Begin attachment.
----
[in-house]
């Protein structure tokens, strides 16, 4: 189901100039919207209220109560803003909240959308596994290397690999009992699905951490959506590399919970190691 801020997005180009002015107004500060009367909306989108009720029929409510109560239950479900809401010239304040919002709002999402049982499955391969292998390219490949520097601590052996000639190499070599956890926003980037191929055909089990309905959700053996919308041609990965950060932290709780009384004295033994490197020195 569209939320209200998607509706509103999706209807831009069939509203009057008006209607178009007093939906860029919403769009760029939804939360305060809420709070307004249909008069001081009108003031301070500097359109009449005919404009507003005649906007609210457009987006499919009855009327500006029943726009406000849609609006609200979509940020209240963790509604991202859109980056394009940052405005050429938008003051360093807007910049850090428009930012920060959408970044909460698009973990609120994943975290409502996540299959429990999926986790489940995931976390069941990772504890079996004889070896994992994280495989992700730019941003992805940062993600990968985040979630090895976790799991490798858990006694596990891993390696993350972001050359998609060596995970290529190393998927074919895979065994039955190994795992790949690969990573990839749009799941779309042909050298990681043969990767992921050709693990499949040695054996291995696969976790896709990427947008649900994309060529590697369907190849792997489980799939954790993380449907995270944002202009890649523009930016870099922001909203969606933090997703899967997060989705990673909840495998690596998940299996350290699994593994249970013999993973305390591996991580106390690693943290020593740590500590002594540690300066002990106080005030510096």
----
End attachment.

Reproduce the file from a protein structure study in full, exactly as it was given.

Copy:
[in-house]
């Protein structure tokens, strides 16, 4: 189901100039919207209220109560803003909240959308596994290397690999009992699905951490959506590399919970190691 801020997005180009002015107004500060009367909306989108009720029929409510109560239950479900809401010239304040919002709002999402049982499955391969292998390219490949520097601590052996000639190499070599956890926003980037191929055909089990309905959700053996919308041609990965950060932290709780009384004295033994490197020195 569209939320209200998607509706509103999706209807831009069939509203009057008006209607178009007093939906860029919403769009760029939804939360305060809420709070307004249909008069001081009108003031301070500097359109009449005919404009507003005649906007609210457009987006499919009855009327500006029943726009406000849609609006609200979509940020209240963790509604991202859109980056394009940052405005050429938008003051360093807007910049850090428009930012920060959408970044909460698009973990609120994943975290409502996540299959429990999926986790489940995931976390069941990772504890079996004889070896994992994280495989992700730019941003992805940062993600990968985040979630090895976790799991490798858990006694596990891993390696993350972001050359998609060596995970290529190393998927074919895979065994039955190994795992790949690969990573990839749009799941779309042909050298990681043969990767992921050709693990499949040695054996291995696969976790896709990427947008649900994309060529590697369907190849792997489980799939954790993380449907995270944002202009890649523009930016870099922001909203969606933090997703899967997060989705990673909840495998690596998940299996350290699994593994249970013999993973305390591996991580106390690693943290020593740590500590002594540690300066002990106080005030510096």